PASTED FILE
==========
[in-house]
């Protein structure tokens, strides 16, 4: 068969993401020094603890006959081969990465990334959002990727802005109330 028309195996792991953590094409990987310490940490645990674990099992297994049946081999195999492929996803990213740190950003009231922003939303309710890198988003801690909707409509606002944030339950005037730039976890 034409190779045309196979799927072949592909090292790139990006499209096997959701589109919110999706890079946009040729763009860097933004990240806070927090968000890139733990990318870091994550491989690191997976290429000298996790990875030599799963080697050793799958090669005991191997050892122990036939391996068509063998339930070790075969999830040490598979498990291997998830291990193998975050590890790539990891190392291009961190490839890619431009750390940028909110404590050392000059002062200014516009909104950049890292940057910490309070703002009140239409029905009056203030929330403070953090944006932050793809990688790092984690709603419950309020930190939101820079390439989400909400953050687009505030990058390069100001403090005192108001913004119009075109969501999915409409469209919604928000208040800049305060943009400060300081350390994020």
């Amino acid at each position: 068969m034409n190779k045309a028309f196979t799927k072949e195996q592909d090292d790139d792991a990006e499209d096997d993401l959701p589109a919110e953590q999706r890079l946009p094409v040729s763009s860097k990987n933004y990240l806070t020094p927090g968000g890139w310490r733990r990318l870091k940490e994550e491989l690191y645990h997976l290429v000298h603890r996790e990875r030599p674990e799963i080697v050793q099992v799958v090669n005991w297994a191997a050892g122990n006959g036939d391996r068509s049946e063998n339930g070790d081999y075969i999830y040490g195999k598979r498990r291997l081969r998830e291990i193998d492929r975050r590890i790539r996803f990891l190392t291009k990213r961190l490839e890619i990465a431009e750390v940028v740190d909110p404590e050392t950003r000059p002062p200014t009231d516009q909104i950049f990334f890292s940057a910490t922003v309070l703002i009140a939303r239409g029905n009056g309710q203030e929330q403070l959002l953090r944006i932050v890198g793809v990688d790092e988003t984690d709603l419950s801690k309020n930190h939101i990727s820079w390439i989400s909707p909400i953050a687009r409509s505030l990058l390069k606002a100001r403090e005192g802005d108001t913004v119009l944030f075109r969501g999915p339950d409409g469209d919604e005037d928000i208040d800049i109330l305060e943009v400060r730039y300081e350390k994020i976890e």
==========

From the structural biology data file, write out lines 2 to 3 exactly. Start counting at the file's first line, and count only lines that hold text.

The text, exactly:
């Protein structure tokens, strides 16, 4: 068969993401020094603890006959081969990465990334959002990727802005109330 028309195996792991953590094409990987310490940490645990674990099992297994049946081999195999492929996803990213740190950003009231922003939303309710890198988003801690909707409509606002944030339950005037730039976890 034409190779045309196979799927072949592909090292790139990006499209096997959701589109919110999706890079946009040729763009860097933004990240806070927090968000890139733990990318870091994550491989690191997976290429000298996790990875030599799963080697050793799958090669005991191997050892122990036939391996068509063998339930070790075969999830040490598979498990291997998830291990193998975050590890790539990891190392291009961190490839890619431009750390940028909110404590050392000059002062200014516009909104950049890292940057910490309070703002009140239409029905009056203030929330403070953090944006932050793809990688790092984690709603419950309020930190939101820079390439989400909400953050687009505030990058390069100001403090005192108001913004119009075109969501999915409409469209919604928000208040800049305060943009400060300081350390994020």
């Amino acid at each position: 068969m034409n190779k045309a028309f196979t799927k072949e195996q592909d090292d790139d792991a990006e499209d096997d993401l959701p589109a919110e953590q999706r890079l946009p094409v040729s763009s860097k990987n933004y990240l806070t020094p927090g968000g890139w310490r733990r990318l870091k940490e994550e491989l690191y645990h997976l290429v000298h603890r996790e990875r030599p674990e799963i080697v050793q099992v799958v090669n005991w297994a191997a050892g122990n006959g036939d391996r068509s049946e063998n339930g070790d081999y075969i999830y040490g195999k598979r498990r291997l081969r998830e291990i193998d492929r975050r590890i790539r996803f990891l190392t291009k990213r961190l490839e890619i990465a431009e750390v940028v740190d909110p404590e050392t950003r000059p002062p200014t009231d516009q909104i950049f990334f890292s940057a910490t922003v309070l703002i009140a939303r239409g029905n009056g309710q203030e929330q403070l959002l953090r944006i932050v890198g793809v990688d790092e988003t984690d709603l419950s801690k309020n930190h939101i990727s820079w390439i989400s909707p909400i953050a687009r409509s505030l990058l390069k606002a100001r403090e005192g802005d108001t913004v119009l944030f075109r969501g999915p339950d409409g469209d919604e005037d928000i208040d800049i109330l305060e943009v400060r730039y300081e350390k994020i976890e």